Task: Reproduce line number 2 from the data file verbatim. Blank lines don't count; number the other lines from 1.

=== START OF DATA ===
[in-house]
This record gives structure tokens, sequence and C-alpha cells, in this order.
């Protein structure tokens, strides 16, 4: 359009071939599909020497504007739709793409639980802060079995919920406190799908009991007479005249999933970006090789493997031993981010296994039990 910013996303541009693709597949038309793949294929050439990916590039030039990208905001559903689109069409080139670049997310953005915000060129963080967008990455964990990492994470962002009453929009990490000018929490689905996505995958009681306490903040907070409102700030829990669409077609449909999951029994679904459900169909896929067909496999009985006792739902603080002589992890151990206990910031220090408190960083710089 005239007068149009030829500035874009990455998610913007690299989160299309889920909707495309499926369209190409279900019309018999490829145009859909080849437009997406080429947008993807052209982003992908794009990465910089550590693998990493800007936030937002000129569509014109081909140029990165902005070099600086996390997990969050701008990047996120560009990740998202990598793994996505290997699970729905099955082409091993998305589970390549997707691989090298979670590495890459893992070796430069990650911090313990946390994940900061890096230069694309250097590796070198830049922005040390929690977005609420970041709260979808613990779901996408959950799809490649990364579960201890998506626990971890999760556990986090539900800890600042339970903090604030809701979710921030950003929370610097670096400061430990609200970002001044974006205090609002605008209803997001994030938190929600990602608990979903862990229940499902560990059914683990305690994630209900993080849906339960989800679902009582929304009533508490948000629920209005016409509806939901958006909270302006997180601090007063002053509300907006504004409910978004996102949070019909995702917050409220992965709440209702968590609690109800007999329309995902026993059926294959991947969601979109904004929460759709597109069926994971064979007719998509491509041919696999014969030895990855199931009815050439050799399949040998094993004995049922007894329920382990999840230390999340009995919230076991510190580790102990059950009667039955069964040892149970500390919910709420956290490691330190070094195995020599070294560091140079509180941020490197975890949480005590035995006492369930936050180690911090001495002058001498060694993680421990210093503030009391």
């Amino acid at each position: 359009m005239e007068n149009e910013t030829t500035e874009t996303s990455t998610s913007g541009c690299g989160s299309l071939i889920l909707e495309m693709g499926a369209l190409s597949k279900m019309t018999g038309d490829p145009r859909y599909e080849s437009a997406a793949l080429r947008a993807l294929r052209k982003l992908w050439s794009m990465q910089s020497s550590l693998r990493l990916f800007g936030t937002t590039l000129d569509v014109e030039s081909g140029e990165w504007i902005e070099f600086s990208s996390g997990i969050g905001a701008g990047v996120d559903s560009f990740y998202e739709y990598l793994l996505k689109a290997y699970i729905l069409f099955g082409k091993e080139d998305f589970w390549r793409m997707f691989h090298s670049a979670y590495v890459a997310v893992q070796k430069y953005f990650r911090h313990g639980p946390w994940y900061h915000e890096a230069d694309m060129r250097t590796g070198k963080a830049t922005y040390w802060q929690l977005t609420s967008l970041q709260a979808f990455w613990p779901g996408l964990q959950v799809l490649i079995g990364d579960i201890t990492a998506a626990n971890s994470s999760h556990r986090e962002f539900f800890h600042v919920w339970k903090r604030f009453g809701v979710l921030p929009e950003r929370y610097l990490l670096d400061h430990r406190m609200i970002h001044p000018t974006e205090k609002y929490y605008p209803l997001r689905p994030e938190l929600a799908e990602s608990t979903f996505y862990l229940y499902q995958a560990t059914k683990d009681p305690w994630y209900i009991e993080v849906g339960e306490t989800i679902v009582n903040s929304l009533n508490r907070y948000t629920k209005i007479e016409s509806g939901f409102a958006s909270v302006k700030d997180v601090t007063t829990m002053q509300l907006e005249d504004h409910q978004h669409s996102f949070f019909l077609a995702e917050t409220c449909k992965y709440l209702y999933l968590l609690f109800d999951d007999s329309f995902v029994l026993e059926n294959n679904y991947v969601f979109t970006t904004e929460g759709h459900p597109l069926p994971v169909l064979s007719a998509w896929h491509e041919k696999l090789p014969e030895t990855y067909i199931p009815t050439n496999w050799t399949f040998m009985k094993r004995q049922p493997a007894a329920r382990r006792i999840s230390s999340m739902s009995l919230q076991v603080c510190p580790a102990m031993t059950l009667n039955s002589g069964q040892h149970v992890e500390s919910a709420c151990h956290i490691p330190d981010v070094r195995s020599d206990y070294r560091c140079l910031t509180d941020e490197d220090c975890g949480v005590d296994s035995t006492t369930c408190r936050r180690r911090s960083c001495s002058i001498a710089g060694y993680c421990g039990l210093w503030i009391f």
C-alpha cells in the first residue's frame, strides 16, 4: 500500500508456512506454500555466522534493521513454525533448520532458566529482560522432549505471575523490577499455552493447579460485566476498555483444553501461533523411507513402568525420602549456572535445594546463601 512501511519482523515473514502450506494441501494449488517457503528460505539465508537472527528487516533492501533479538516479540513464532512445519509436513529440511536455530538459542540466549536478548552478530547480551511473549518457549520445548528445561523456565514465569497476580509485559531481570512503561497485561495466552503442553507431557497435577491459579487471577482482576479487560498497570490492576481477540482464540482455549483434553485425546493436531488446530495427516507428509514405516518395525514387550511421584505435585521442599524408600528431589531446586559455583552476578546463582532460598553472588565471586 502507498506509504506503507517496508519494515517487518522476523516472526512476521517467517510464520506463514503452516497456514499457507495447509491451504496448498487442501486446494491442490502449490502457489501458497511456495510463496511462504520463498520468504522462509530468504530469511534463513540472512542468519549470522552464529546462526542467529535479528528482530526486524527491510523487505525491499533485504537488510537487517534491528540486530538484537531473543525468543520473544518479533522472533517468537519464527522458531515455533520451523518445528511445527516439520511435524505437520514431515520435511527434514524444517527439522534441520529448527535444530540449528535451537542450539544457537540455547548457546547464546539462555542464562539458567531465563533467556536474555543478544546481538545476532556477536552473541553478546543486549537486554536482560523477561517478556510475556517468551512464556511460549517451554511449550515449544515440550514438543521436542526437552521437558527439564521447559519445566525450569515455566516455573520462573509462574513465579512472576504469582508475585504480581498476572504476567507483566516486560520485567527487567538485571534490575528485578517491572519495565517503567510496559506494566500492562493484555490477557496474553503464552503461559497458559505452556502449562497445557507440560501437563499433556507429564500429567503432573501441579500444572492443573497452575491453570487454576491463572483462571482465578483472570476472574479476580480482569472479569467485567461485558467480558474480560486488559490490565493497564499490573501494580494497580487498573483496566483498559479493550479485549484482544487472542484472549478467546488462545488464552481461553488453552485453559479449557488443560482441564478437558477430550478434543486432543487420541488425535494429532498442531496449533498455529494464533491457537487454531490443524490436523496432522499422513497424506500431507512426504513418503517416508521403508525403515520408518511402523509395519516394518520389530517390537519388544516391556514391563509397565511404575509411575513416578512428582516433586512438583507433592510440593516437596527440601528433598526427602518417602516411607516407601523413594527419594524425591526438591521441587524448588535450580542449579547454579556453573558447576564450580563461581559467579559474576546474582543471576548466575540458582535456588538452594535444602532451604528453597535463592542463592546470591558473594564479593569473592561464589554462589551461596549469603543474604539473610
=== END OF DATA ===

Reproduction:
This record gives structure tokens, sequence and C-alpha cells, in this order.